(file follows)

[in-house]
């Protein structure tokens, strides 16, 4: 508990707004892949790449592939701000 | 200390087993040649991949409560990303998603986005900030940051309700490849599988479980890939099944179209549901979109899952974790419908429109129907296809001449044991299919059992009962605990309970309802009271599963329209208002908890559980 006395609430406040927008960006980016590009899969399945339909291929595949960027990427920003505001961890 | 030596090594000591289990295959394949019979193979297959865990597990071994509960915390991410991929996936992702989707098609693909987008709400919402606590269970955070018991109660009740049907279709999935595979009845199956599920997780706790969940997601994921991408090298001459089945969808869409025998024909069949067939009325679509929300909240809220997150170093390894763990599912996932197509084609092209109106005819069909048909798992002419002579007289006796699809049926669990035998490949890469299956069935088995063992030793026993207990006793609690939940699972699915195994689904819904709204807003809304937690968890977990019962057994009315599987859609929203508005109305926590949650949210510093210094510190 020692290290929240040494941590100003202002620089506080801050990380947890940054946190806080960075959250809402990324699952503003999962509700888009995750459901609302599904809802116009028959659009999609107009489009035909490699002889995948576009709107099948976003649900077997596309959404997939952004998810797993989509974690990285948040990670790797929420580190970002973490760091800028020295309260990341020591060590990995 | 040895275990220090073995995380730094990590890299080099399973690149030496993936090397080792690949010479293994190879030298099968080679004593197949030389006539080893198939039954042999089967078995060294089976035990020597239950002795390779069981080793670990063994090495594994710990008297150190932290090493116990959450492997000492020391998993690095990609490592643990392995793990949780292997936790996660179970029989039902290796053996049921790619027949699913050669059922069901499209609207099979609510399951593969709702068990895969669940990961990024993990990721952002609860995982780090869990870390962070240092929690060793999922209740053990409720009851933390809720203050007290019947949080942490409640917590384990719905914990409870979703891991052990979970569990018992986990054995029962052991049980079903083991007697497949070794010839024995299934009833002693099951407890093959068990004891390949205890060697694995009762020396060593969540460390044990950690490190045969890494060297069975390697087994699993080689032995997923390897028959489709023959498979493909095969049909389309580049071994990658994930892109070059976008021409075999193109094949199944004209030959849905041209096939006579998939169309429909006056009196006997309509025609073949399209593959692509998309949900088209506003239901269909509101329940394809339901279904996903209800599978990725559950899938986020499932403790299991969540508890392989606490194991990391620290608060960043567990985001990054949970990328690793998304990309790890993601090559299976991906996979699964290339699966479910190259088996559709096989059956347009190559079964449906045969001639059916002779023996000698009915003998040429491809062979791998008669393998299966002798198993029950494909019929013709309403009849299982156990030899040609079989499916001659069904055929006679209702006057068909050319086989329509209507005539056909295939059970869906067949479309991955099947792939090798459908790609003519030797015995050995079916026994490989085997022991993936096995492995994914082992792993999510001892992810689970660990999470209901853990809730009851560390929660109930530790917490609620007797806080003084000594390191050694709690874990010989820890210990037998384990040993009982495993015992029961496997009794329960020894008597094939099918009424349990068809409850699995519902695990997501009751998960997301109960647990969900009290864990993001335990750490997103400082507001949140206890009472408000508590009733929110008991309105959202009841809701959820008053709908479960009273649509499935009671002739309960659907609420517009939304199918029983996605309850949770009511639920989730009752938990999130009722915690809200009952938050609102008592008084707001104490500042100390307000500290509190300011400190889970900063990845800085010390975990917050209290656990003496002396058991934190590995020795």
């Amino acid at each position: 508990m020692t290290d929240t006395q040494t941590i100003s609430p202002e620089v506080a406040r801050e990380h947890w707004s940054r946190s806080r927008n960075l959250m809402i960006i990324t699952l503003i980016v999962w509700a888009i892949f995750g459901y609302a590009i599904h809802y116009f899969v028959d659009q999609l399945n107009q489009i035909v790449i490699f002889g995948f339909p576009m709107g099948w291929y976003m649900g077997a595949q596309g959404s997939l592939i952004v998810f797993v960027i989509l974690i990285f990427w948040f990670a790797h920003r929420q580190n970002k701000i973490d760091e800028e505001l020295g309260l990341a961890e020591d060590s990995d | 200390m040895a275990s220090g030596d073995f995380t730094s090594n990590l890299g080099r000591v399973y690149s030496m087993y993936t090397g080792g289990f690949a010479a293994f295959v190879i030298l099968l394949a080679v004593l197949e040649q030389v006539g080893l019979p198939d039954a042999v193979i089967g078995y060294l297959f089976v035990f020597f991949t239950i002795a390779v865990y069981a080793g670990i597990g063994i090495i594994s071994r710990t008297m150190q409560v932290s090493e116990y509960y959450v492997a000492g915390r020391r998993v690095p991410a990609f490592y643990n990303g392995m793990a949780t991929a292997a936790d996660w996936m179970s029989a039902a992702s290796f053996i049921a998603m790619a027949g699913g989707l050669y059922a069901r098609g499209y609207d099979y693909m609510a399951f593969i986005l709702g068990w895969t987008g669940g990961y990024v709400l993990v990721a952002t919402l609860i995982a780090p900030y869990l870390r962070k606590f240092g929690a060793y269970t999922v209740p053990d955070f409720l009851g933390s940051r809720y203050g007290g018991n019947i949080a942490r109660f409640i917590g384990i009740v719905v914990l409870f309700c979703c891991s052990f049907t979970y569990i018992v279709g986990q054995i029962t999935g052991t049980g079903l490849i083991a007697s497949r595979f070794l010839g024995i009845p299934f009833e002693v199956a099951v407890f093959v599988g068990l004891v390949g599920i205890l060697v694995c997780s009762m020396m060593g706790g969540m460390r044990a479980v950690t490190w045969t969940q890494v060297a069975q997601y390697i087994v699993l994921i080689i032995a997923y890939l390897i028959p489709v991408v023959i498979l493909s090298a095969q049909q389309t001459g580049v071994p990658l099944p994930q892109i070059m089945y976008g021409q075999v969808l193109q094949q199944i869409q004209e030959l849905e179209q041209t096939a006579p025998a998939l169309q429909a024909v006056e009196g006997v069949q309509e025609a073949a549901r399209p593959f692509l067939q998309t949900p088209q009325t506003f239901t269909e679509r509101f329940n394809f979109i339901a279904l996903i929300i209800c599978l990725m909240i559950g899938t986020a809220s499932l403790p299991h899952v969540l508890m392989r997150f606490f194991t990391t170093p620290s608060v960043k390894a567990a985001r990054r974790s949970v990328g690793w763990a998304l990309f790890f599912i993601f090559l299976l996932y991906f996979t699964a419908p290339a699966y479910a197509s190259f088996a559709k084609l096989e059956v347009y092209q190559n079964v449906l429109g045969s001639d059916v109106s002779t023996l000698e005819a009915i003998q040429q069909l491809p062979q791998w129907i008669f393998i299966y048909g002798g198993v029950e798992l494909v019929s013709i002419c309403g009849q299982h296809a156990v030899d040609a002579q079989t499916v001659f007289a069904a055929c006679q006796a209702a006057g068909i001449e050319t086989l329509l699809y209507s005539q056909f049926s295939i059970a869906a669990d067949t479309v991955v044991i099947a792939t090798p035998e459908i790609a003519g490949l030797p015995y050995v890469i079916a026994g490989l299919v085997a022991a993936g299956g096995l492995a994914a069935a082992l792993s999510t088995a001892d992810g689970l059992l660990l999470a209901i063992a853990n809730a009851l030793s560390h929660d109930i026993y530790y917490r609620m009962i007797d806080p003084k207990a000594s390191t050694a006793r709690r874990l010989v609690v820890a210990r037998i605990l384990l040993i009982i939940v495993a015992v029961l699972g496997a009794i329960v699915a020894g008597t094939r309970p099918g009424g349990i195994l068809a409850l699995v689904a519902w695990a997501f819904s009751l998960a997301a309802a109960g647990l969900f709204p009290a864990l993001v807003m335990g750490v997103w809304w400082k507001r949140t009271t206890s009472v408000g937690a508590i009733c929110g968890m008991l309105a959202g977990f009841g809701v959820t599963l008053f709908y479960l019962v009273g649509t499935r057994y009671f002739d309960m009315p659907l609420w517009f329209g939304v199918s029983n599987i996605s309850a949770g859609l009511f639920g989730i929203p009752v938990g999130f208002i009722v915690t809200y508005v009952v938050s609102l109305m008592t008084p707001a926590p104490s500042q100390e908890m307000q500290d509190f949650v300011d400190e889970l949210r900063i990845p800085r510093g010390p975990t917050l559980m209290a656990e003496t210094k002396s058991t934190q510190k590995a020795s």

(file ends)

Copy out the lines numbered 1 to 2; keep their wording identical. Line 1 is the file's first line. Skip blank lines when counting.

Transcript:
[in-house]
């Protein structure tokens, strides 16, 4: 508990707004892949790449592939701000 | 200390087993040649991949409560990303998603986005900030940051309700490849599988479980890939099944179209549901979109899952974790419908429109129907296809001449044991299919059992009962605990309970309802009271599963329209208002908890559980 006395609430406040927008960006980016590009899969399945339909291929595949960027990427920003505001961890 | 030596090594000591289990295959394949019979193979297959865990597990071994509960915390991410991929996936992702989707098609693909987008709400919402606590269970955070018991109660009740049907279709999935595979009845199956599920997780706790969940997601994921991408090298001459089945969808869409025998024909069949067939009325679509929300909240809220997150170093390894763990599912996932197509084609092209109106005819069909048909798992002419002579007289006796699809049926669990035998490949890469299956069935088995063992030793026993207990006793609690939940699972699915195994689904819904709204807003809304937690968890977990019962057994009315599987859609929203508005109305926590949650949210510093210094510190 020692290290929240040494941590100003202002620089506080801050990380947890940054946190806080960075959250809402990324699952503003999962509700888009995750459901609302599904809802116009028959659009999609107009489009035909490699002889995948576009709107099948976003649900077997596309959404997939952004998810797993989509974690990285948040990670790797929420580190970002973490760091800028020295309260990341020591060590990995 | 040895275990220090073995995380730094990590890299080099399973690149030496993936090397080792690949010479293994190879030298099968080679004593197949030389006539080893198939039954042999089967078995060294089976035990020597239950002795390779069981080793670990063994090495594994710990008297150190932290090493116990959450492997000492020391998993690095990609490592643990392995793990949780292997936790996660179970029989039902290796053996049921790619027949699913050669059922069901499209609207099979609510399951593969709702068990895969669940990961990024993990990721952002609860995982780090869990870390962070240092929690060793999922209740053990409720009851933390809720203050007290019947949080942490409640917590384990719905914990409870979703891991052990979970569990018992986990054995029962052991049980079903083991007697497949070794010839024995299934009833002693099951407890093959068990004891390949205890060697694995009762020396060593969540460390044990950690490190045969890494060297069975390697087994699993080689032995997923390897028959489709023959498979493909095969049909389309580049071994990658994930892109070059976008021409075999193109094949199944004209030959849905041209096939006579998939169309429909006056009196006997309509025609073949399209593959692509998309949900088209506003239901269909509101329940394809339901279904996903209800599978990725559950899938986020499932403790299991969540508890392989606490194991990391620290608060960043567990985001990054949970990328690793998304990309790890993601090559299976991906996979699964290339699966479910190259088996559709096989059956347009190559079964449906045969001639059916002779023996000698009915003998040429491809062979791998008669393998299966002798198993029950494909019929013709309403009849299982156990030899040609079989499916001659069904055929006679209702006057068909050319086989329509209507005539056909295939059970869906067949479309991955099947792939090798459908790609003519030797015995050995079916026994490989085997022991993936096995492995994914082992792993999510001892992810689970660990999470209901853990809730009851560390929660109930530790917490609620007797806080003084000594390191050694709690874990010989820890210990037998384990040993009982495993015992029961496997009794329960020894008597094939099918009424349990068809409850699995519902695990997501009751998960997301109960647990969900009290864990993001335990750490997103400082507001949140206890009472408000508590009733929110008991309105959202009841809701959820008053709908479960009273649509499935009671002739309960659907609420517009939304199918029983996605309850949770009511639920989730009752938990999130009722915690809200009952938050609102008592008084707001104490500042100390307000500290509190300011400190889970900063990845800085010390975990917050209290656990003496002396058991934190590995020795």